Even as I was going into it, I had a feeling our third date was going to be our last. Our interactions became more markedly awkward as time passed. I responded to his boisterous extroversion in near whispers. “The whole bar doesn’t need to hear our conversation,” I said quietly, as he banged on the table to keep time with his story. It’s not that his bold personality silenced me; I wanted him to dial down the volume so other patrons wouldn’t look around to find the shouting man and his embarrassed companion, trying to retreat under the table. I’m comfortable with a spotlight when I command it, not when it is thrust upon me by my date’s gesticulations.
I agreed to the third date as a way of bringing our time together to a conclusion. He suggested bowling. I love The Big Lebowski but I hate bowling. I tend to make three strikes in a row and gutterball the rest. By the time I’ve had a few beers, I’m practically tossing bowling balls down the lane. I agreed to go bowling, even though I anticipated that it would only exacerbate the awkwardness of our dynamic.
We had a few beers before we went over to the bowling alley. The night was off to a bad start. He was frustrated by the attention I had payed to the Lakers game on TV, I was annoyed by his over-apologizing. On top of that, my hair was mainly dry shampoo and I wore leggings for pants. As we got our bowling shoes, my date addressed the attendant like he was Steve Buscemi addressing his fellow kids . “A size eleven, please, brother. Thanks, duder.” I asked for my shoes and a can of beer without a single diminutive.
Between turns, I drank my beer and observed my date as he made his bowls. I had a lot of time to think about the direction in which the evening was going. I had made two strikes and three spares before my luck ran out. My date thought it best to encourage me. This was embarrassing but endearing while we had the section to ourselves. It became mortifying when couples on a double date arrived beside us to bowl and bear witness to our mounting mutual discomfort. We started our second round. After my first ball landed with a loud thud and rolled into the gutter, I squared up with my second ball and tried to get into the motion of rolling rather than tossing. Then, to the whole bowling alley, he exclaimed, “GO COURTNEY! YOU CAN DO IT!” I was aghast. Rolling motions be damn, I tossed the ball under what felt like the watch of everyone in the alley. The ball went immediately off course and rolled with a clatter into the gutter. I returned to our seats. “I appreciate your enthusiasm,” I said delicately to my date, “but not everyone here need to know how I’m bowling.” He looked crushed. “I was trying to be supportive.” “And I appreciate that, but I would appreciate even more if you supported me a little more quietly.”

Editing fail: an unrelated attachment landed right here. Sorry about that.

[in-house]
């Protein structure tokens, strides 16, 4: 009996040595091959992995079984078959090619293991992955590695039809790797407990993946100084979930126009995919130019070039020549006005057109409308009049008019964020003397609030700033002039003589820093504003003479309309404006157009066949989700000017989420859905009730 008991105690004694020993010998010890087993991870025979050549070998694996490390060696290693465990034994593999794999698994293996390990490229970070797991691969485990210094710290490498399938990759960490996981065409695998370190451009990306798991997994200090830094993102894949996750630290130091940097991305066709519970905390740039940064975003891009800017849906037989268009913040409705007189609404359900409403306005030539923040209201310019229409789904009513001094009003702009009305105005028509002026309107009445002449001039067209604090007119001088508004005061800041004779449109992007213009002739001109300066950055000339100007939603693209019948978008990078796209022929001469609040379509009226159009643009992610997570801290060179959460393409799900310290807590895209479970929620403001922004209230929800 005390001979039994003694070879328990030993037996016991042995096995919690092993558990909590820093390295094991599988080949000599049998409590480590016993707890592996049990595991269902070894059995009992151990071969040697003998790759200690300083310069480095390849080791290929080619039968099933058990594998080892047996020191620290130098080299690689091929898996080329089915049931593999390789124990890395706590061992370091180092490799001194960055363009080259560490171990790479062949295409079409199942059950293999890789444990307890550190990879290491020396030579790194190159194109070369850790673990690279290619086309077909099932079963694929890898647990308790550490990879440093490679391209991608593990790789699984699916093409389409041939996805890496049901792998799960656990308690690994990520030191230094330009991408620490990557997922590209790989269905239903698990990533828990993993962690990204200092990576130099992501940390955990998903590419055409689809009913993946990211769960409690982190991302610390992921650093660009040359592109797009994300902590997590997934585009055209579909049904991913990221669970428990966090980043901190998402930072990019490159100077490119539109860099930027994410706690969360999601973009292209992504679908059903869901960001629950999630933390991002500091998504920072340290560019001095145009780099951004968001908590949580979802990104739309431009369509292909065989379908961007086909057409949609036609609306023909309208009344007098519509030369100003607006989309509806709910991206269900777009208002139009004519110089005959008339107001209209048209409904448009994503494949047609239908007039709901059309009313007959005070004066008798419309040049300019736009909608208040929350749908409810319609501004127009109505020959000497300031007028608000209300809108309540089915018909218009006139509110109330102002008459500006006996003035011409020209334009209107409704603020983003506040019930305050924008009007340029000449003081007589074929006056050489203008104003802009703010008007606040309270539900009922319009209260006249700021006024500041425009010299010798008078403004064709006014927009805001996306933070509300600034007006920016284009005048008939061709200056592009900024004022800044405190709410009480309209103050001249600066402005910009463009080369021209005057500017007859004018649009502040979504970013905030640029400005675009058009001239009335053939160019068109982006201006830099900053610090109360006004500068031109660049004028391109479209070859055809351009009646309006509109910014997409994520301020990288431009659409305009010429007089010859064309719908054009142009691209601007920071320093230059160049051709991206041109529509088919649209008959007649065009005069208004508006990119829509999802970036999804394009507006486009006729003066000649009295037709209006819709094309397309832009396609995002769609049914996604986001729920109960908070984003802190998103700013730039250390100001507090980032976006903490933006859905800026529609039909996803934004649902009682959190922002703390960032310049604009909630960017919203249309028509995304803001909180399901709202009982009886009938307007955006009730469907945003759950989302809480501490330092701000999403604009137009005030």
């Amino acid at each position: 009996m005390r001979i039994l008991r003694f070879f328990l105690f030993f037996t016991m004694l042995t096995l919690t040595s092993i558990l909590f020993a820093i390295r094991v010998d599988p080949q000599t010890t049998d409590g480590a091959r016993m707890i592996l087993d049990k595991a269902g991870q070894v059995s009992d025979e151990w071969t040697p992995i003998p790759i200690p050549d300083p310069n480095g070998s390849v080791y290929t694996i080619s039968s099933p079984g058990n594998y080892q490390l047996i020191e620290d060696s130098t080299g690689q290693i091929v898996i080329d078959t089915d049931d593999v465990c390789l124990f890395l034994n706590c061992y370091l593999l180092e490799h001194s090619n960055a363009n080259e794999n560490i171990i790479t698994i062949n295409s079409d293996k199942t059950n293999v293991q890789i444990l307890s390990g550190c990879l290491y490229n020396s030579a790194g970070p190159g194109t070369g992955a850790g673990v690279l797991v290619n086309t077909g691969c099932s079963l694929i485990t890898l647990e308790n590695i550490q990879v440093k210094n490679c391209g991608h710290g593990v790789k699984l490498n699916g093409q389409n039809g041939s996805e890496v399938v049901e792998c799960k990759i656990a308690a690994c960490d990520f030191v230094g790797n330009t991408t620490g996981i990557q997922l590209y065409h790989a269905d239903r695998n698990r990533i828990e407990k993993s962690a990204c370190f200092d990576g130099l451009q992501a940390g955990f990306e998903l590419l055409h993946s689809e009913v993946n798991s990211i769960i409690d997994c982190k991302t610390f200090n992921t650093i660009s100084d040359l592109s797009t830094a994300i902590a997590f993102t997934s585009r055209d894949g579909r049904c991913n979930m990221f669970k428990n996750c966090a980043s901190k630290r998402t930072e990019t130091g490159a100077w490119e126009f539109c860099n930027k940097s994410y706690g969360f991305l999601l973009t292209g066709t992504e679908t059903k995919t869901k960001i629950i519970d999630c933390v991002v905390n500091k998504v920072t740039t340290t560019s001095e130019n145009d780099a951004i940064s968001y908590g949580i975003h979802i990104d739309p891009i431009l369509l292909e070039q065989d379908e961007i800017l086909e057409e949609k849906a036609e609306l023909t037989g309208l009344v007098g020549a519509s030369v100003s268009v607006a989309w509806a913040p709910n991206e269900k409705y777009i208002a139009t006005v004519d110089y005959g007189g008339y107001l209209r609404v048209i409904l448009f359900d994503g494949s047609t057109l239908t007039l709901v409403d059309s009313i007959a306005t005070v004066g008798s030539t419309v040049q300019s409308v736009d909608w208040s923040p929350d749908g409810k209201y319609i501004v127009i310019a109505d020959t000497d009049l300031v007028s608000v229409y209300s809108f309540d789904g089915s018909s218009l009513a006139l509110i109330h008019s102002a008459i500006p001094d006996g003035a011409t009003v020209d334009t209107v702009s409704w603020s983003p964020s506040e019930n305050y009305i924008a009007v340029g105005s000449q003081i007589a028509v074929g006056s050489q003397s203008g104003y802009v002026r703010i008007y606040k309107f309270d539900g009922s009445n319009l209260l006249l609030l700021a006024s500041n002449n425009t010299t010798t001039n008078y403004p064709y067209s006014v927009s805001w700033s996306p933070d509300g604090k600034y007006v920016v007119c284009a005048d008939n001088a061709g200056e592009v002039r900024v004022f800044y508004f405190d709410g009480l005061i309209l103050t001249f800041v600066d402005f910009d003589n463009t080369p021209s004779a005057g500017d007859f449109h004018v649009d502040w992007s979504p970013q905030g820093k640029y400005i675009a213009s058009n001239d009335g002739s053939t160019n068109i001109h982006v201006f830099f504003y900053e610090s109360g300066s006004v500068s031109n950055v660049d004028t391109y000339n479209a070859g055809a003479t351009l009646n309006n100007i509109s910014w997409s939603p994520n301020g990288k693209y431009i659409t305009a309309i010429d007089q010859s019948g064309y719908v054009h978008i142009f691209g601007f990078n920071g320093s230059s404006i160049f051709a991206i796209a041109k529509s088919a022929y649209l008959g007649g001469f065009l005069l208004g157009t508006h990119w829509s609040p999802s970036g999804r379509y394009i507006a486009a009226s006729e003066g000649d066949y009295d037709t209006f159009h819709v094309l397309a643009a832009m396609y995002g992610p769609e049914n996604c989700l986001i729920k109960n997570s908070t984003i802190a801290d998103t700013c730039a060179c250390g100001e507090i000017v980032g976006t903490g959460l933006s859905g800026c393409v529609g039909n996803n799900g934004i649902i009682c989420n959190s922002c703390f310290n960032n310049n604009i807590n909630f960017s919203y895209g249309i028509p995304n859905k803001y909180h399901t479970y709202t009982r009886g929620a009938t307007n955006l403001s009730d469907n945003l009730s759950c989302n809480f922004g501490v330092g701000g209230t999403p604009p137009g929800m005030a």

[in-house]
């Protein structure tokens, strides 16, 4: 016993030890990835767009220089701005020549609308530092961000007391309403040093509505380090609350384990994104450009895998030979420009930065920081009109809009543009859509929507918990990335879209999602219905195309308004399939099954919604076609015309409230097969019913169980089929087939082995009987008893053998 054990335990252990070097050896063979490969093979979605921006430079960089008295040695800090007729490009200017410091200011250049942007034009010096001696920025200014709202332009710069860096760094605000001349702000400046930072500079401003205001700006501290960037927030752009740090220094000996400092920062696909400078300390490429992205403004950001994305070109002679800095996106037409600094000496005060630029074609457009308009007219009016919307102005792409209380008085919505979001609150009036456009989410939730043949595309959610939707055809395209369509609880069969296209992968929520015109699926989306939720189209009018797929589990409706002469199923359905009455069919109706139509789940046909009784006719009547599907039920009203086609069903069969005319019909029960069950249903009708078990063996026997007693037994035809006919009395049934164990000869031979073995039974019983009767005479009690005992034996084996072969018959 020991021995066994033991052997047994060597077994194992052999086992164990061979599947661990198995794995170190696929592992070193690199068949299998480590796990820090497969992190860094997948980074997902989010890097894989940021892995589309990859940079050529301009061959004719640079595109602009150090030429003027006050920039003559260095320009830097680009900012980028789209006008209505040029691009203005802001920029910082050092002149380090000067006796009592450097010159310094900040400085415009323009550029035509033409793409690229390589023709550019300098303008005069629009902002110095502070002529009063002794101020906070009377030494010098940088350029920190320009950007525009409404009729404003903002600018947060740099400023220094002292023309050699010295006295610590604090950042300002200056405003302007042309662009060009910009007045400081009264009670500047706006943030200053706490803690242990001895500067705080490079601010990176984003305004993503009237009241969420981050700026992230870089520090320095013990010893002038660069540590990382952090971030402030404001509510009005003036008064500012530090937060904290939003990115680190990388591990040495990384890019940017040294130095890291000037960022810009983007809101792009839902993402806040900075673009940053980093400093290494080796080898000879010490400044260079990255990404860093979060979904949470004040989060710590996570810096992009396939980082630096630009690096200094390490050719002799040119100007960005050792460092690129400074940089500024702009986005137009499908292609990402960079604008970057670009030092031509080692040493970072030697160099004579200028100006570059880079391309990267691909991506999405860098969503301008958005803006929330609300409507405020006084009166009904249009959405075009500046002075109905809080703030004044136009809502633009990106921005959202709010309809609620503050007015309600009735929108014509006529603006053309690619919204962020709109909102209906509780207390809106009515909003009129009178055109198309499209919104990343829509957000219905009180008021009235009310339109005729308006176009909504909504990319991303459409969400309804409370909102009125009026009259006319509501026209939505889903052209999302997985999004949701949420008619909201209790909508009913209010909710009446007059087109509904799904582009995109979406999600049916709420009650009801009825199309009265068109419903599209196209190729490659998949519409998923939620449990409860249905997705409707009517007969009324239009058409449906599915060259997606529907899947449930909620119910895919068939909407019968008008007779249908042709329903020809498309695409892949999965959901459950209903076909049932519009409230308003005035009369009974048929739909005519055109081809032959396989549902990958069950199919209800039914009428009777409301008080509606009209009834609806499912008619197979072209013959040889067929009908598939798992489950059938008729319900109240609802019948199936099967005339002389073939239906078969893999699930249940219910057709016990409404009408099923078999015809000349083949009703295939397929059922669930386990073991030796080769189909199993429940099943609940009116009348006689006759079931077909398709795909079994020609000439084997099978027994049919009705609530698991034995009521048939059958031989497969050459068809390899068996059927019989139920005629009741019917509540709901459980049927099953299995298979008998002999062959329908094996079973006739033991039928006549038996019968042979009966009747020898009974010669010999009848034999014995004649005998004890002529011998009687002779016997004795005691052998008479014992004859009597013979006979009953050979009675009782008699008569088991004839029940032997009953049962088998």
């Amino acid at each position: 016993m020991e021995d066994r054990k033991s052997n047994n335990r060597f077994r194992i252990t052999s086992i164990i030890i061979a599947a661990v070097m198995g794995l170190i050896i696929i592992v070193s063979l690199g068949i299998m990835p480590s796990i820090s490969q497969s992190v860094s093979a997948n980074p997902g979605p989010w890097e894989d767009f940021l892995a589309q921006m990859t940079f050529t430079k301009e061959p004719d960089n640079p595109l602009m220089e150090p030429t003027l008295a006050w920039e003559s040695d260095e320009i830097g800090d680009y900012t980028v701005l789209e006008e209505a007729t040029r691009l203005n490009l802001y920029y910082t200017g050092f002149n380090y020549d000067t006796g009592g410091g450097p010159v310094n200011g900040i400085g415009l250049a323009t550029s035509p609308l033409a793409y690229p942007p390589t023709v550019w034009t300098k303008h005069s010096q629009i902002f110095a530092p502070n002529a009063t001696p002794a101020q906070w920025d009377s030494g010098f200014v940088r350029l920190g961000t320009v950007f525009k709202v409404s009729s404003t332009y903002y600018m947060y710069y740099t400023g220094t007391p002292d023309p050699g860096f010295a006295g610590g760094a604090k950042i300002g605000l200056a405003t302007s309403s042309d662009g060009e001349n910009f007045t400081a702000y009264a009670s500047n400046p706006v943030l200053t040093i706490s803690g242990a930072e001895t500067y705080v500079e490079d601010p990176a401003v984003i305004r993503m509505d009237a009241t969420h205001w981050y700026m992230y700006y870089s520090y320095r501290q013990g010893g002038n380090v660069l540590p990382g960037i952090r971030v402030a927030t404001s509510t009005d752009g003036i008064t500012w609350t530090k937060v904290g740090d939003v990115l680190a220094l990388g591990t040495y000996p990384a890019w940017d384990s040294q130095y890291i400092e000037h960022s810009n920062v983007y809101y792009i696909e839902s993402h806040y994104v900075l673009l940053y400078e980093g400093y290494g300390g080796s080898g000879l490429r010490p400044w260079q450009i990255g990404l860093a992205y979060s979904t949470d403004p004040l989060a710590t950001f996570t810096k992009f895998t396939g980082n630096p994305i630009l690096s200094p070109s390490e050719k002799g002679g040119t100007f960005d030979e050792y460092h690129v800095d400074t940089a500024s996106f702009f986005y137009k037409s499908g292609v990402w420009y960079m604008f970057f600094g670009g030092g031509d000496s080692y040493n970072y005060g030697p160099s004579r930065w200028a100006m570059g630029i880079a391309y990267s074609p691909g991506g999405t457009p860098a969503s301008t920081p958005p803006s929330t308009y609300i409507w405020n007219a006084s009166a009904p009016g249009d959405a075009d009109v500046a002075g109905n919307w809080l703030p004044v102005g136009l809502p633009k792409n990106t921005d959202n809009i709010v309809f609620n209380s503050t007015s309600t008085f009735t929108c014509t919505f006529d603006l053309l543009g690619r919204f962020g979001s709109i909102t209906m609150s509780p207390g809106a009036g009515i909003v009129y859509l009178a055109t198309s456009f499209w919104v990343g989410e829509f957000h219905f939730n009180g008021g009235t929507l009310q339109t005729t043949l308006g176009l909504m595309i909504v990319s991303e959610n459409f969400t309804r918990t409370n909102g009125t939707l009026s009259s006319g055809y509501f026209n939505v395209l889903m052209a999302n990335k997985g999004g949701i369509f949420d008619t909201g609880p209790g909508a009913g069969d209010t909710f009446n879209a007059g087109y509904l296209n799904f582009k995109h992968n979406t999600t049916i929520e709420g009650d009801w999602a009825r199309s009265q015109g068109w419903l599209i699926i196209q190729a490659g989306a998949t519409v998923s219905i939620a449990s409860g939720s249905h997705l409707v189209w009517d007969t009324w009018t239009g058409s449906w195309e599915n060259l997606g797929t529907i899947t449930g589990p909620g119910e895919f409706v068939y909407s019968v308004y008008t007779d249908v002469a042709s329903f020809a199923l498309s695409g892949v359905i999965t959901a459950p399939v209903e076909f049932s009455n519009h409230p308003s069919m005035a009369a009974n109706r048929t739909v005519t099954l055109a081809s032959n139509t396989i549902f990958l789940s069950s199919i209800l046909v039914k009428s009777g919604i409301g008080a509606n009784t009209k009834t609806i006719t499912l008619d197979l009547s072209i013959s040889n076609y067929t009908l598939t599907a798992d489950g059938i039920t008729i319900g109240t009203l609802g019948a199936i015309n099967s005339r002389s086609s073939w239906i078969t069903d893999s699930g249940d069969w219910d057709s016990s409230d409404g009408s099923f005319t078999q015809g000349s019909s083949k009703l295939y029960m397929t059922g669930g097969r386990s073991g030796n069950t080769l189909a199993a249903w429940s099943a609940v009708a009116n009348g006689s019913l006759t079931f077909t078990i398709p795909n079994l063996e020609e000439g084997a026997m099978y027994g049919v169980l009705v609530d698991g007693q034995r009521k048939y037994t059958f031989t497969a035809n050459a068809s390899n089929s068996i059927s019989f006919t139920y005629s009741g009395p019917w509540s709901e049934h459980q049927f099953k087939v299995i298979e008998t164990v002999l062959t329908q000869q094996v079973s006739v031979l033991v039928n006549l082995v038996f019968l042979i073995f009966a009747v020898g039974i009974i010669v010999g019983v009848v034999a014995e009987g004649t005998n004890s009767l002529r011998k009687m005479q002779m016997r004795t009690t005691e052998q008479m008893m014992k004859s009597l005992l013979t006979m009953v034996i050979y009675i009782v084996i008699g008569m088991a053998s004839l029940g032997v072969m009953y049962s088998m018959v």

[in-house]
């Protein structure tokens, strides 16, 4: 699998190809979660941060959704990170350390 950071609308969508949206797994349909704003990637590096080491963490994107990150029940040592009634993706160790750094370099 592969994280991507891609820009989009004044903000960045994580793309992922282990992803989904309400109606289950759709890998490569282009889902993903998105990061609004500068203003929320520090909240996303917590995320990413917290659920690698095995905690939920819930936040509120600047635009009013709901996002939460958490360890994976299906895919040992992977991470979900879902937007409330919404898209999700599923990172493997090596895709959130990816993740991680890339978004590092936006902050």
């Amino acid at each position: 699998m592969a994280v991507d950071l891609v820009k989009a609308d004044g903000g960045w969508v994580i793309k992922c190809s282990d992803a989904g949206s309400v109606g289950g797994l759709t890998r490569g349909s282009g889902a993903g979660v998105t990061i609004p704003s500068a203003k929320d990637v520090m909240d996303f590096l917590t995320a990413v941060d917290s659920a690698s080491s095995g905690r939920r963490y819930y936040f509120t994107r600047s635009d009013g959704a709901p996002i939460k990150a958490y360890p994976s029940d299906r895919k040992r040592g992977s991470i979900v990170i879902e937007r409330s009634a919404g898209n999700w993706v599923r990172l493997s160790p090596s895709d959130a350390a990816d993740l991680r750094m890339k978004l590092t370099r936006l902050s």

When I declined his invitation to come over at the end of the night, he offered to walk me to the bus stop. We stood at the corner of Commercial and Broadway, our eyes on the street. I knew I had to end it then and there. I readied myself to tell him I wouldn’t see him again. Suddenly, a convoy of police cars came down Broadway with sirens screaming and stopped in the middle of the intersection. An officer in black ran out of the car and into the SkyTrain station behind us. Another officer followed him. A crowd of people at the bus stop stood at attention and watched as the police cars moved up the street. The first officer approached my companion and me, and asked if we had seen anyone running. I explained that the only running people I had seen were police officers. The officer looked distractedly to the road: “Someone was stabbed across the street from here, and we think the perpetrator went running into the train station.” Those gathered near us agreed that they hadn’t noticed anything unusual. The two officers took off in the opposite direction, leaving everyone to react to the news of the stabbing. “Oh my God,” said the young man in front of me to his female companion. “We have to get out of here. What if he goes on a shanking spree?” I was shocked. I was at a loss for words. It seemed tactless to break it off with my date while someone lay bleeding in a gutter and a madman was primed for a shanking spree. Then I saw my bus arrive. “That’s my bus,” I said. “Gotta go!” I called, as I literally ran away from my date. I would have had to wait ten to fifteen minutes for another bus. Anyway, I thought, I can always end it over text message.
Song of the Day: Like Soda by Violent Soho